Meet the Mystery Donor Backing Gary Bauer’s Anti-Gay-Marriage Super-PAC

The Campaign for American Values’ main financial backer is an obscure corporation. Here’s who’s behind it.

Tim Horner. <a href="http://www.youtube.com/watch?v=a1l-KLPv9FE" target="_blank">YouTube</a>

Let our journalists help you make sense of the noise: Subscribe to the Mother Jones Daily newsletter and get a recap of news that matters.


As the Democratic National Convention convened in Charlotte, a super-PAC ad hit the local airwaves with an ad attacking President Obama on same-sex marriage. Bankrolled by the Campaign for American Values, which is headed by former Family Research Council president and ex-Reagan official Gary Bauer, the ad—dubbed “New Morning”—accuses Obama of “trying to force gay marriage on this country.”

Bauer’s super-PAC has raised a war chest of more than $750,000 this election cycle, and nearly two-thirds of that haul has come from a single, mysterious source: a generically-named company called Corporate Land Management Inc., which has given the group $500,000 in donations. In the age of Citizens United, more and more donors have tried to obscure their giving by funneling their donations through hard-to-trace companies and LLCs.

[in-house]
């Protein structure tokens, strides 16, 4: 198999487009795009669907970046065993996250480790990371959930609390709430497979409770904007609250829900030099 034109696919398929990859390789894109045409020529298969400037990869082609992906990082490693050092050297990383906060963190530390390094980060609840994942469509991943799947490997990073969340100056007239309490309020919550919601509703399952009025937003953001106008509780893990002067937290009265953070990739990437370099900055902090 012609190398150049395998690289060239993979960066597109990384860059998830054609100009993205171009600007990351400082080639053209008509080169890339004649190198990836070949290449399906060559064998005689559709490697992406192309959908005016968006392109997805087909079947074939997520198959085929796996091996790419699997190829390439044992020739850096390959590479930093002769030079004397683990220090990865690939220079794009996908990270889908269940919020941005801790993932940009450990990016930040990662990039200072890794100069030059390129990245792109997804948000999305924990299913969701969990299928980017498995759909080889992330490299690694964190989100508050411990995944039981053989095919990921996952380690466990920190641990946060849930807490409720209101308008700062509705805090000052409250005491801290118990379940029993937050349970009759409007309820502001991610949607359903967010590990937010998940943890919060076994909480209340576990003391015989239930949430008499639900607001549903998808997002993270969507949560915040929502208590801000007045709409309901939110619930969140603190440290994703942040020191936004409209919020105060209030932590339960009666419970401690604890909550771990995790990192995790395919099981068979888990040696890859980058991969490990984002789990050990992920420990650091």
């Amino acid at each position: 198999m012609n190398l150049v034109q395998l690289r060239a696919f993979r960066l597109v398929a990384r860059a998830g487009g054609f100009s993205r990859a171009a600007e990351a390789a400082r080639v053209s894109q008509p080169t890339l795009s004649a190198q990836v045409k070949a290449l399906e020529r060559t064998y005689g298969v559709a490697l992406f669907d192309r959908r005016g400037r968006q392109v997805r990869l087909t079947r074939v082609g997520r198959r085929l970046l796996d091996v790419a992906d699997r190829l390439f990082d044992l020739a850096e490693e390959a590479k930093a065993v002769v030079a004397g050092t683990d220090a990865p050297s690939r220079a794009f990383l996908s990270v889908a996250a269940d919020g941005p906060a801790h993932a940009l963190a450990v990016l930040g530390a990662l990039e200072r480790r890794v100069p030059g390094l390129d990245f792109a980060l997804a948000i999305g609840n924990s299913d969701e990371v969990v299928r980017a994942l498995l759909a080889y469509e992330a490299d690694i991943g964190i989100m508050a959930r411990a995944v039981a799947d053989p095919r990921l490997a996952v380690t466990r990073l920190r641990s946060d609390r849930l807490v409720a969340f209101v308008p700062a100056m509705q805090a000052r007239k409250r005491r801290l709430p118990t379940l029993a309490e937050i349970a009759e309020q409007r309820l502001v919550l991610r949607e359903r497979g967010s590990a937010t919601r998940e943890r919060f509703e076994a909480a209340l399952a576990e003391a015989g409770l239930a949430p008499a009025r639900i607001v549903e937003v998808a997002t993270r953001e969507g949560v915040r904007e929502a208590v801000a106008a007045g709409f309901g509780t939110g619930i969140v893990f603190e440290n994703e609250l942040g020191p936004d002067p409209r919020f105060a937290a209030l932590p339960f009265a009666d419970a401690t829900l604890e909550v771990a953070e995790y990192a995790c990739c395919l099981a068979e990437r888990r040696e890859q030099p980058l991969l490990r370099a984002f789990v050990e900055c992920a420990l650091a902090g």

“I’m not authorized to answer any questions at this point,” Corporate Land Management’s registered agent said. “Are you willing to tell me all the confidential stuff people in the government have told you?”

Bauer was circumspect about the origin of the donations. “I’m not going to get into donor relationships, especially not with a publication that I’m sure is not going to be friendly to the effort,” he told Mother Jones.

Corporate Land Management Inc.’s registered agent, a Texas lawyer named John R. Pearce, didn’t want to talk about the company either. Pearce said he could not confirm who runs Corporate Land Management, or even what the company does. “I’m not authorized to answer any questions at this point,” Pearce said. “Are you willing to tell me all the confidential stuff people in the government have told you?”

Incorporation papers, however, identify the director of Corporate Land Management Inc. as Tim Horner. Horner is also the president of Premier Designs Inc., a jewelry company started by his parents that touts its philanthropy on behalf of Christian causes. The address for Corporate Land Management listed in records filed with the Federal Election Commission is the same as Premier Designs’. Horner has personally given almost $50,000 to Republican candidates and causes over the years, and he’s been a regular benefactor of Bauer’s, according to FEC records.

In addition to the Campaign for American Values, Bauer runs a PAC called the Campaign for Working Families, to which Horner has donated $29,500 since 2004. Horner also donated $1,000 to Bauer’s ill-fated run for the Republican presidential nomination in 2000. Mother Jones‘ calls to Premier Designs Inc. went unreturned.